“If this same logic had applied historically, there never would have been a recovery plan bringing gray wolves back to Yellowstone or the Gila wilderness,” said Robinson.
The rationale is also contradicted by the decision’s own admission that conservation plans outside the United States “have thus far fallen short in stemming the decline of the jaguar.” Directly undermining its own assertion that a recovery plan cannot facilitate conservation of an international species is the fact that the Fish and Wildlife Service issued an international recovery plan for the whooping crane in March 2007.
Robinson added: “If the United States can work across borders to develop an international recovery plan for the whooping crane, why can’t it do so for the jaguar? Could it be because the Bush administration is dead set on walling off the U.S.-Mexico border.”
Circumventing controversy over the ongoing construction, without environmental review, of walls along the U.S.-Mexico border — including an area where a jaguar has been confirmed living in the United States for over 10 years now — may also be behind the decision not to recover the species. Jaguar recolonization of the United States from Mexico will be short-circuited by the wall.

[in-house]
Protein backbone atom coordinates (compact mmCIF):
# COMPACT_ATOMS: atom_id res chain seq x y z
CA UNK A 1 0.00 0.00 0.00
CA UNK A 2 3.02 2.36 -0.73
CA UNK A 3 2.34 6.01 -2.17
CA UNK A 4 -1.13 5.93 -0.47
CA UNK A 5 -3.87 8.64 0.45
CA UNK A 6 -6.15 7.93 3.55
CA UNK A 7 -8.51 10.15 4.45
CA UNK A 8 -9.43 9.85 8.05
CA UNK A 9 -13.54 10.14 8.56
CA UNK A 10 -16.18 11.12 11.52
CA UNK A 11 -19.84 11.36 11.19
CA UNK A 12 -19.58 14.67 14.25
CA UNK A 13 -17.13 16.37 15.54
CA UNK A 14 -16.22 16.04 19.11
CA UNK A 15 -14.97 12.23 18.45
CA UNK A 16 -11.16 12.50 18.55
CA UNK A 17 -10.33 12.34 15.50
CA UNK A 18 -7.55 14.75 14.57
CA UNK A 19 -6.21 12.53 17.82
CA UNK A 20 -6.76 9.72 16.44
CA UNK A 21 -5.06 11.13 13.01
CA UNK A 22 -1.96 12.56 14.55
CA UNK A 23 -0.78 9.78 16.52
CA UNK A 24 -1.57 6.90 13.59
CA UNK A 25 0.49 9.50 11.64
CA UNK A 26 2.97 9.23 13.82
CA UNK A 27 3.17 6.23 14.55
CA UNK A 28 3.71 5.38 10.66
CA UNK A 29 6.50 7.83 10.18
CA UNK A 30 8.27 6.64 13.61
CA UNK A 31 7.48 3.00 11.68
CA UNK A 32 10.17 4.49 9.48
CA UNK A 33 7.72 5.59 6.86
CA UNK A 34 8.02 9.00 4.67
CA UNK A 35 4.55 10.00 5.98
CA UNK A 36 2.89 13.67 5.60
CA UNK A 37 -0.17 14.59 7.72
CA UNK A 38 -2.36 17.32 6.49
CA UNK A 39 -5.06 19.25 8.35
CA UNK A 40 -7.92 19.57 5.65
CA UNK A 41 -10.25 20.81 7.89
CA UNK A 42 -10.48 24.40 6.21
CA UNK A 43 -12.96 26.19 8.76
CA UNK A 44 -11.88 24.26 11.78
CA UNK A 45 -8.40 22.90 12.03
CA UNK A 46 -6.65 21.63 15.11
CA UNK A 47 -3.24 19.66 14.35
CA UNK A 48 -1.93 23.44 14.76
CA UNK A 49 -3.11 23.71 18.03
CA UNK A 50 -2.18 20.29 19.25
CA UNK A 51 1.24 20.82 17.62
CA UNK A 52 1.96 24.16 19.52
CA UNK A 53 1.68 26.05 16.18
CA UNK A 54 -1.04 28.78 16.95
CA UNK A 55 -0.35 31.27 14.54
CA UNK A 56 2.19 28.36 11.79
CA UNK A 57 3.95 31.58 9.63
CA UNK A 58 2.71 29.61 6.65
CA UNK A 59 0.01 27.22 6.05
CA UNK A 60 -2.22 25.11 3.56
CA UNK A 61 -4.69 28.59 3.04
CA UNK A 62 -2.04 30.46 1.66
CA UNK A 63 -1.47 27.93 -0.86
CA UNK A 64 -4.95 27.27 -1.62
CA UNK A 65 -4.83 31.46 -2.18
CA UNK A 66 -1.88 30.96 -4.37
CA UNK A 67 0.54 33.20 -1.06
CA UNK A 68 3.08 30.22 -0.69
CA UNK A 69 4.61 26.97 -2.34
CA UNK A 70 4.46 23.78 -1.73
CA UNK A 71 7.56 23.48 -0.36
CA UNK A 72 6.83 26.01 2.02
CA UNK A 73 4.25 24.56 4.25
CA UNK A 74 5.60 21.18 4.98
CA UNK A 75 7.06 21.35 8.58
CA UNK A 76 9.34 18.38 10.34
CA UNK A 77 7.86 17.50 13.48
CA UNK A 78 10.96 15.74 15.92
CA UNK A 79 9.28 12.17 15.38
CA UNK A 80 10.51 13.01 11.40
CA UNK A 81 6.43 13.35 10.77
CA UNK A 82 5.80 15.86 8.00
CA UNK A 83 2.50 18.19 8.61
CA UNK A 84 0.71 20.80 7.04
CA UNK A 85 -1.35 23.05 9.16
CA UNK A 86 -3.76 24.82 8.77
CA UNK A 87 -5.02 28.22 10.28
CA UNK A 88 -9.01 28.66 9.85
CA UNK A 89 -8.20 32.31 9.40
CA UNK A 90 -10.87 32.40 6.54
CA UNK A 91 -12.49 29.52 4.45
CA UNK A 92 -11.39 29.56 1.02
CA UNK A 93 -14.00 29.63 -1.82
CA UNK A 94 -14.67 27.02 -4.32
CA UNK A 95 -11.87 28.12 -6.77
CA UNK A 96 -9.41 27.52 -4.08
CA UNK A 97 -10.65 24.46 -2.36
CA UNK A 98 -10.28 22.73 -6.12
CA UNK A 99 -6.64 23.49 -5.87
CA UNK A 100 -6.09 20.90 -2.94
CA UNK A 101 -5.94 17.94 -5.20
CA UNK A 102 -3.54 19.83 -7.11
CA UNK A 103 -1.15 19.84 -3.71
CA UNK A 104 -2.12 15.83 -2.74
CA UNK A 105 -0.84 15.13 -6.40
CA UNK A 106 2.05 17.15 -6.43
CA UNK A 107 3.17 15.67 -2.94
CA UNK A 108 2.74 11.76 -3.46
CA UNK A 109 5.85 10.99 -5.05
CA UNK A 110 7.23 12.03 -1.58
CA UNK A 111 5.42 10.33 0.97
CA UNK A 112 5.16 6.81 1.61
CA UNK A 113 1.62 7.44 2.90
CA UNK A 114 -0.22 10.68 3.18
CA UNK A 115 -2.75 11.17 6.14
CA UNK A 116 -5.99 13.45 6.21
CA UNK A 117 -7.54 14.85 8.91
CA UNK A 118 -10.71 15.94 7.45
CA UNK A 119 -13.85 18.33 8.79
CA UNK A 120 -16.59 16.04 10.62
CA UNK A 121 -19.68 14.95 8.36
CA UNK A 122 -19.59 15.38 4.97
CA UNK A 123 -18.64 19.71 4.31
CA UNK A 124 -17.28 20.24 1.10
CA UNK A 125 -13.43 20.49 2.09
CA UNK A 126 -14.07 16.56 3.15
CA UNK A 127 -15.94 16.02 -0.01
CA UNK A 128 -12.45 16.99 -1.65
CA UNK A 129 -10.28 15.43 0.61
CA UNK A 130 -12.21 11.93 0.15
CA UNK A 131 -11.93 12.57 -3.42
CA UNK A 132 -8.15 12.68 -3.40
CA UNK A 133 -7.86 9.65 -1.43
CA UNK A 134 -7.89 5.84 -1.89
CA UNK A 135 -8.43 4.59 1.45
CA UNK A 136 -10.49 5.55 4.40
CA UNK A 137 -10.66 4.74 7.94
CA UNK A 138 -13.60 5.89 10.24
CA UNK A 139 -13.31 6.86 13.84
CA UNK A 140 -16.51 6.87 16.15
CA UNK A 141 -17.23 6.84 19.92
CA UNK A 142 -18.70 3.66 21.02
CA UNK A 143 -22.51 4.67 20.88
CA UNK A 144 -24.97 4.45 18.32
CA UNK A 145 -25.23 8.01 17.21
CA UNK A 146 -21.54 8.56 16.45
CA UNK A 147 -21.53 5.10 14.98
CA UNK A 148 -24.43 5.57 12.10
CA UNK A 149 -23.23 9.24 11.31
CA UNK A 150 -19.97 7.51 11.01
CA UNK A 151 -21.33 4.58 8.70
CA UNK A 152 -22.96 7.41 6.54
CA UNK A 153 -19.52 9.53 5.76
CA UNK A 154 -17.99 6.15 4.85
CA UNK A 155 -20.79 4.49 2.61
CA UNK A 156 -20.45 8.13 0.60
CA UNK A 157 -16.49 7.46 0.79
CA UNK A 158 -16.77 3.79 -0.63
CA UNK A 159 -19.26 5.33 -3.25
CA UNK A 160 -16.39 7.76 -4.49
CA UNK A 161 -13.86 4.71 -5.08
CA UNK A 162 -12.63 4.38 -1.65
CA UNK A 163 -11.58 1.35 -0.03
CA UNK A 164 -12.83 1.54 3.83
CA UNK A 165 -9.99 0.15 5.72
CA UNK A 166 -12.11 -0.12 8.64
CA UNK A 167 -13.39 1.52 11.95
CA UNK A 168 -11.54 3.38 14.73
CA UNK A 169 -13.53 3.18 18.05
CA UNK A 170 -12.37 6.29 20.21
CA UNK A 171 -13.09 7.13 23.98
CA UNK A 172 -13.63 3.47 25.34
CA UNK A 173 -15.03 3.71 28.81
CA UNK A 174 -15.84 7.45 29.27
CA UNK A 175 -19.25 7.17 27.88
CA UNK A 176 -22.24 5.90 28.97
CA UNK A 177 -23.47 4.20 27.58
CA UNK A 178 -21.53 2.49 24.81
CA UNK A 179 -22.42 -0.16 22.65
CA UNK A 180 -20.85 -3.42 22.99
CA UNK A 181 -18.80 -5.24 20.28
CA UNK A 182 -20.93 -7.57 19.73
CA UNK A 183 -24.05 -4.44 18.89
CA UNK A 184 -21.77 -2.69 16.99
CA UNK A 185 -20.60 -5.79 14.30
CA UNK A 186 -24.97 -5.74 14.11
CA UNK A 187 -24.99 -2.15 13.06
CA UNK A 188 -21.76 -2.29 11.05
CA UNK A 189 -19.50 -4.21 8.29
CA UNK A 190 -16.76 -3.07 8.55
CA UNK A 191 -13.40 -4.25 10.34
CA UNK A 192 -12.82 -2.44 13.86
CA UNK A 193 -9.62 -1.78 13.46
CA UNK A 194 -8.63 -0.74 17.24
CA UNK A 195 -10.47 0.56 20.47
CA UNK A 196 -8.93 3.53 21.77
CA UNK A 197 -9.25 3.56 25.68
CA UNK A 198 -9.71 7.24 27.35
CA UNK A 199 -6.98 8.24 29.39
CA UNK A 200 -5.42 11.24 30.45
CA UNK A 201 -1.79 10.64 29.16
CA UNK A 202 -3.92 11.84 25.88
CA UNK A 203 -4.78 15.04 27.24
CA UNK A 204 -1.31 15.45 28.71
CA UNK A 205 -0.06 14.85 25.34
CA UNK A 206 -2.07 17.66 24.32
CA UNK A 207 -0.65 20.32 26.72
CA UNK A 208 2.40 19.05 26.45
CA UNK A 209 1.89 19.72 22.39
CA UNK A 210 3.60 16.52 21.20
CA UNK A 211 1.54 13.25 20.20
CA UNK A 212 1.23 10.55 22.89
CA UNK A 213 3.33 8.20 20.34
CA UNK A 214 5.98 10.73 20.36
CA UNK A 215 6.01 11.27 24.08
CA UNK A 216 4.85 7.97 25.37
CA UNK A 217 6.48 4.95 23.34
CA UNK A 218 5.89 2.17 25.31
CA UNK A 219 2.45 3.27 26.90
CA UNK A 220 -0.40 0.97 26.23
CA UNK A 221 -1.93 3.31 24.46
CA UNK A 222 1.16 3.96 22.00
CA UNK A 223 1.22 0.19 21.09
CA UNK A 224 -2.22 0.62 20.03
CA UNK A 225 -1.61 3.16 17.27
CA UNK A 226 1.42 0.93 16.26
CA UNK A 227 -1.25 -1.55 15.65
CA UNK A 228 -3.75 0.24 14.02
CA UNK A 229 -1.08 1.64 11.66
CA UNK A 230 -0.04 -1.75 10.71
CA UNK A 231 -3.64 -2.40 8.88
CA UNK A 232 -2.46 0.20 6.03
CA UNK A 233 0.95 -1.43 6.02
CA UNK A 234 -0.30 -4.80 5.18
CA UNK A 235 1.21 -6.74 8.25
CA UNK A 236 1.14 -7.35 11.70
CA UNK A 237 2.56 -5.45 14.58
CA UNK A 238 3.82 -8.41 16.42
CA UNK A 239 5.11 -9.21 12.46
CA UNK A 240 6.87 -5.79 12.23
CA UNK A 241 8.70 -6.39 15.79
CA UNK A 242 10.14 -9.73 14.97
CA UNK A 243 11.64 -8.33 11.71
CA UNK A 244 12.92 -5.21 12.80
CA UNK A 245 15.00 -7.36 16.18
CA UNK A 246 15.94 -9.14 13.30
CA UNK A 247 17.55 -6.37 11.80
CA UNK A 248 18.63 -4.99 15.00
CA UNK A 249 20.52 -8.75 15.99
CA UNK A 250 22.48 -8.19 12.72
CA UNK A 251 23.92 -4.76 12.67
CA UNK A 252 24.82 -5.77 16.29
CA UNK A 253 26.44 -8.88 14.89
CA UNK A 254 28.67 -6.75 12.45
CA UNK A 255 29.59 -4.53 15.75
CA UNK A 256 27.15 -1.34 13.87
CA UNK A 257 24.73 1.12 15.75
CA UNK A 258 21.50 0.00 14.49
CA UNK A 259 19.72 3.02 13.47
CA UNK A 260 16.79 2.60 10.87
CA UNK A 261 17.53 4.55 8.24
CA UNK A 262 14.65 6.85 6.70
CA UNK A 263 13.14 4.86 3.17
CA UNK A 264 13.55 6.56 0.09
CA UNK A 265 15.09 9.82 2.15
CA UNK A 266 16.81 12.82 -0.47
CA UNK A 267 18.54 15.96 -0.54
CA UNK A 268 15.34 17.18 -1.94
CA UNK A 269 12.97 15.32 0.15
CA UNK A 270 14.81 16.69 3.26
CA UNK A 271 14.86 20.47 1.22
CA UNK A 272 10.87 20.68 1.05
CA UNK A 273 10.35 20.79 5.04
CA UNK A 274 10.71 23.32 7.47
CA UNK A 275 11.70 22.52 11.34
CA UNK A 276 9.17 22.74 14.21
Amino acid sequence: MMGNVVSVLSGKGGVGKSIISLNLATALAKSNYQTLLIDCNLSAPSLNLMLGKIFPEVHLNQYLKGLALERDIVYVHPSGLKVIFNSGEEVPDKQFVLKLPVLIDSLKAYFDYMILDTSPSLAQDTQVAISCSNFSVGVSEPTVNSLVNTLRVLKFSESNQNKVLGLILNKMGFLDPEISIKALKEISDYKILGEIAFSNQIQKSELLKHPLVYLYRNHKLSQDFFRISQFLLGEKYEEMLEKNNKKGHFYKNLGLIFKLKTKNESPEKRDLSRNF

Through most of the twentieth century, the federal government poisoned, trapped, and pursued with hunting hounds jaguars in the United States, implementing a policy that all should be killed. The Fish and Wildlife Service killed the last female jaguar confirmed in the United States in 1963, in the Apache National Forest of Arizona. After the jaguar was listed as an endangered species outside the country under authority of the 1969 precursor to the current Endangered Species Act, due to unregulated hunting of thousands of jaguars every year, the Fish and Wildlife Service began issuing “hardship permits” to safari companies to allow their American clients to import jaguar pelts into the United States.
On July 25, 1979, the Fish and Wildlife Service published a Federal Register rule stating that through an “oversight” the jaguar was not listed as an endangered species in the United States when the list of foreign endangered species authorized under the precursor Act was used as a template in creation of the list authorized in the current Act. The agency pledged to “take action as quickly as possible” to list the jaguar domestically, but failed to follow through until the Center for Biological Diversity sued the agency in 1996 to compel action. As a result, the jaguar became an officially endangered species in the United States in July 1997. But the Fish and Wildlife Service failed to develop a recovery plan or designate critical habitat for the jaguar.
In June 1999, the Service authorized its sister agency, the Department of Agriculture’s Wildlife Services, to “take” (ie. kill or injure) a jaguar as long as the taking occurred inadvertently in the course of trying to kill other species of wildlife.